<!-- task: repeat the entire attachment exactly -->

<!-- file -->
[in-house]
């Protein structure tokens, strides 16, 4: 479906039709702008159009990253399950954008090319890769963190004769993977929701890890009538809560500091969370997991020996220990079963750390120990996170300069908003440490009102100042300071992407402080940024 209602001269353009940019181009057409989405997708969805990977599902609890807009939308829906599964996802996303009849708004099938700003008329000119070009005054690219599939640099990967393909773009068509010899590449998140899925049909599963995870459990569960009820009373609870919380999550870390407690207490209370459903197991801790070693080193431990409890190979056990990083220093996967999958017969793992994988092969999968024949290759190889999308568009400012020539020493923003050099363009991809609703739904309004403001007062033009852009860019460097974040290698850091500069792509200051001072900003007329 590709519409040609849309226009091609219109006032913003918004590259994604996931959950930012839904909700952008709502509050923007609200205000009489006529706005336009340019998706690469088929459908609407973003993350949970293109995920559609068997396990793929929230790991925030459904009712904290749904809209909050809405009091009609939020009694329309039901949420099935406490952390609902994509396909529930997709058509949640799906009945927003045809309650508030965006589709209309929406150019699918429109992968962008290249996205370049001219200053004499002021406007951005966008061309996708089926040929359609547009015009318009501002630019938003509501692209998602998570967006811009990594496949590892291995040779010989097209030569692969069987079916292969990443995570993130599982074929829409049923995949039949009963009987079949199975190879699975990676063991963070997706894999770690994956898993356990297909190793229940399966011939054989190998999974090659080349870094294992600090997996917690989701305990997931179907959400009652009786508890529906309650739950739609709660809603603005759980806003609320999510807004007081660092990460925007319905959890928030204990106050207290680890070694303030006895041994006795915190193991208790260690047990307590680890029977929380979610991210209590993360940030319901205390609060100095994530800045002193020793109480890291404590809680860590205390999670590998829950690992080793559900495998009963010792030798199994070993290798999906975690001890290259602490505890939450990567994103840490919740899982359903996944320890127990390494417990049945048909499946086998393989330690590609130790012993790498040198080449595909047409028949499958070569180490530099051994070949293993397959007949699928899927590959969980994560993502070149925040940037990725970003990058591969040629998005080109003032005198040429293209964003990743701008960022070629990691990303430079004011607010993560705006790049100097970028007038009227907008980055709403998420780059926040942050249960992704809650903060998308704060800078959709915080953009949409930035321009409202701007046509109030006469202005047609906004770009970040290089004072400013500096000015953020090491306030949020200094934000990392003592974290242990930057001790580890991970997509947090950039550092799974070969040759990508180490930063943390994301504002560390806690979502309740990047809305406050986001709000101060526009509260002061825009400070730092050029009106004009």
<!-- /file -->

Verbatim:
[in-house]
């Protein structure tokens, strides 16, 4: 479906039709702008159009990253399950954008090319890769963190004769993977929701890890009538809560500091969370997991020996220990079963750390120990996170300069908003440490009102100042300071992407402080940024 209602001269353009940019181009057409989405997708969805990977599902609890807009939308829906599964996802996303009849708004099938700003008329000119070009005054690219599939640099990967393909773009068509010899590449998140899925049909599963995870459990569960009820009373609870919380999550870390407690207490209370459903197991801790070693080193431990409890190979056990990083220093996967999958017969793992994988092969999968024949290759190889999308568009400012020539020493923003050099363009991809609703739904309004403001007062033009852009860019460097974040290698850091500069792509200051001072900003007329 590709519409040609849309226009091609219109006032913003918004590259994604996931959950930012839904909700952008709502509050923007609200205000009489006529706005336009340019998706690469088929459908609407973003993350949970293109995920559609068997396990793929929230790991925030459904009712904290749904809209909050809405009091009609939020009694329309039901949420099935406490952390609902994509396909529930997709058509949640799906009945927003045809309650508030965006589709209309929406150019699918429109992968962008290249996205370049001219200053004499002021406007951005966008061309996708089926040929359609547009015009318009501002630019938003509501692209998602998570967006811009990594496949590892291995040779010989097209030569692969069987079916292969990443995570993130599982074929829409049923995949039949009963009987079949199975190879699975990676063991963070997706894999770690994956898993356990297909190793229940399966011939054989190998999974090659080349870094294992600090997996917690989701305990997931179907959400009652009786508890529906309650739950739609709660809603603005759980806003609320999510807004007081660092990460925007319905959890928030204990106050207290680890070694303030006895041994006795915190193991208790260690047990307590680890029977929380979610991210209590993360940030319901205390609060100095994530800045002193020793109480890291404590809680860590205390999670590998829950690992080793559900495998009963010792030798199994070993290798999906975690001890290259602490505890939450990567994103840490919740899982359903996944320890127990390494417990049945048909499946086998393989330690590609130790012993790498040198080449595909047409028949499958070569180490530099051994070949293993397959007949699928899927590959969980994560993502070149925040940037990725970003990058591969040629998005080109003032005198040429293209964003990743701008960022070629990691990303430079004011607010993560705006790049100097970028007038009227907008980055709403998420780059926040942050249960992704809650903060998308704060800078959709915080953009949409930035321009409202701007046509109030006469202005047609906004770009970040290089004072400013500096000015953020090491306030949020200094934000990392003592974290242990930057001790580890991970997509947090950039550092799974070969040759990508180490930063943390994301504002560390806690979502309740990047809305406050986001709000101060526009509260002061825009400070730092050029009106004009």